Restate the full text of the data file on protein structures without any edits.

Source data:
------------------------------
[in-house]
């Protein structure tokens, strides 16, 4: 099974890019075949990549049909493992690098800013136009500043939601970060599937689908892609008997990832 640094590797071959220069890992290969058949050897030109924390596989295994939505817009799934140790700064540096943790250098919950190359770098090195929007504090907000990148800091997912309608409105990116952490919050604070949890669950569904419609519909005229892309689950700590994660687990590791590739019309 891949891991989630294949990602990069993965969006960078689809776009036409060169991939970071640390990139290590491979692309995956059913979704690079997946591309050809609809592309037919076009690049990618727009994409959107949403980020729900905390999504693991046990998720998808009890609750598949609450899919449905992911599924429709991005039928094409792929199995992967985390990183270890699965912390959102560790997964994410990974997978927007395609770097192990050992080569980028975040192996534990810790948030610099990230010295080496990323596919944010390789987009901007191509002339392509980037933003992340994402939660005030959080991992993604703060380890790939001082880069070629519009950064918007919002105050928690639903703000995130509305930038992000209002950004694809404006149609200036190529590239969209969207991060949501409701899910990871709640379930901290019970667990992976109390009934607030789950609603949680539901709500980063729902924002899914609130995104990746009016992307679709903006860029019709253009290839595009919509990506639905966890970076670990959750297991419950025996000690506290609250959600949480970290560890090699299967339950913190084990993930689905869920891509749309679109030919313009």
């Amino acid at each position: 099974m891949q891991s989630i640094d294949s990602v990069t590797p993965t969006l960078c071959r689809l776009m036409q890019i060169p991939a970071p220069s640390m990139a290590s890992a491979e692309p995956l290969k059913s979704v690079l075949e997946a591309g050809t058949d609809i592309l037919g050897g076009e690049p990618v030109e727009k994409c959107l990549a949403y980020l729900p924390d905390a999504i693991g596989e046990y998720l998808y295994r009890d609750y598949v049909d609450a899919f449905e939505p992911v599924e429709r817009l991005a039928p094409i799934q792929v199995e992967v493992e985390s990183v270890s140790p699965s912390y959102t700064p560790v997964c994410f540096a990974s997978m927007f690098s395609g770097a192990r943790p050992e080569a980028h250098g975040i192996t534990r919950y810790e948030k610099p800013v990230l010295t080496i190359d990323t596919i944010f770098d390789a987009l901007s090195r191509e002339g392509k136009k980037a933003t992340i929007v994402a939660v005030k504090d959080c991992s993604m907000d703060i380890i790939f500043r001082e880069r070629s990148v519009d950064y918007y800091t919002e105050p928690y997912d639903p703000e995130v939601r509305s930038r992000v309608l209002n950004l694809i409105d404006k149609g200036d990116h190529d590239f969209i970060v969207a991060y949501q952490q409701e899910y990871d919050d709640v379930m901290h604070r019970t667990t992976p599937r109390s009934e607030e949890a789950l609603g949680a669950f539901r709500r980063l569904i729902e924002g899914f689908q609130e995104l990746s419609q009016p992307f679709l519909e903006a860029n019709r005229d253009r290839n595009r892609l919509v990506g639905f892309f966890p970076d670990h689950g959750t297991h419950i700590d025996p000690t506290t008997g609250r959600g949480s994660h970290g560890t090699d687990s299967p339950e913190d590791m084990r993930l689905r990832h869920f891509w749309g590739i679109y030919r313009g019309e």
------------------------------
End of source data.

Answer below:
[in-house]
């Protein structure tokens, strides 16, 4: 099974890019075949990549049909493992690098800013136009500043939601970060599937689908892609008997990832 640094590797071959220069890992290969058949050897030109924390596989295994939505817009799934140790700064540096943790250098919950190359770098090195929007504090907000990148800091997912309608409105990116952490919050604070949890669950569904419609519909005229892309689950700590994660687990590791590739019309 891949891991989630294949990602990069993965969006960078689809776009036409060169991939970071640390990139290590491979692309995956059913979704690079997946591309050809609809592309037919076009690049990618727009994409959107949403980020729900905390999504693991046990998720998808009890609750598949609450899919449905992911599924429709991005039928094409792929199995992967985390990183270890699965912390959102560790997964994410990974997978927007395609770097192990050992080569980028975040192996534990810790948030610099990230010295080496990323596919944010390789987009901007191509002339392509980037933003992340994402939660005030959080991992993604703060380890790939001082880069070629519009950064918007919002105050928690639903703000995130509305930038992000209002950004694809404006149609200036190529590239969209969207991060949501409701899910990871709640379930901290019970667990992976109390009934607030789950609603949680539901709500980063729902924002899914609130995104990746009016992307679709903006860029019709253009290839595009919509990506639905966890970076670990959750297991419950025996000690506290609250959600949480970290560890090699299967339950913190084990993930689905869920891509749309679109030919313009």
């Amino acid at each position: 099974m891949q891991s989630i640094d294949s990602v990069t590797p993965t969006l960078c071959r689809l776009m036409q890019i060169p991939a970071p220069s640390m990139a290590s890992a491979e692309p995956l290969k059913s979704v690079l075949e997946a591309g050809t058949d609809i592309l037919g050897g076009e690049p990618v030109e727009k994409c959107l990549a949403y980020l729900p924390d905390a999504i693991g596989e046990y998720l998808y295994r009890d609750y598949v049909d609450a899919f449905e939505p992911v599924e429709r817009l991005a039928p094409i799934q792929v199995e992967v493992e985390s990183v270890s140790p699965s912390y959102t700064p560790v997964c994410f540096a990974s997978m927007f690098s395609g770097a192990r943790p050992e080569a980028h250098g975040i192996t534990r919950y810790e948030k610099p800013v990230l010295t080496i190359d990323t596919i944010f770098d390789a987009l901007s090195r191509e002339g392509k136009k980037a933003t992340i929007v994402a939660v005030k504090d959080c991992s993604m907000d703060i380890i790939f500043r001082e880069r070629s990148v519009d950064y918007y800091t919002e105050p928690y997912d639903p703000e995130v939601r509305s930038r992000v309608l209002n950004l694809i409105d404006k149609g200036d990116h190529d590239f969209i970060v969207a991060y949501q952490q409701e899910y990871d919050d709640v379930m901290h604070r019970t667990t992976p599937r109390s009934e607030e949890a789950l609603g949680a669950f539901r709500r980063l569904i729902e924002g899914f689908q609130e995104l990746s419609q009016p992307f679709l519909e903006a860029n019709r005229d253009r290839n595009r892609l919509v990506g639905f892309f966890p970076d670990h689950g959750t297991h419950i700590d025996p000690t506290t008997g609250r959600g949480s994660h970290g560890t090699d687990s299967p339950e913190d590791m084990r993930l689905r990832h869920f891509w749309g590739i679109y030919r313009g019309e």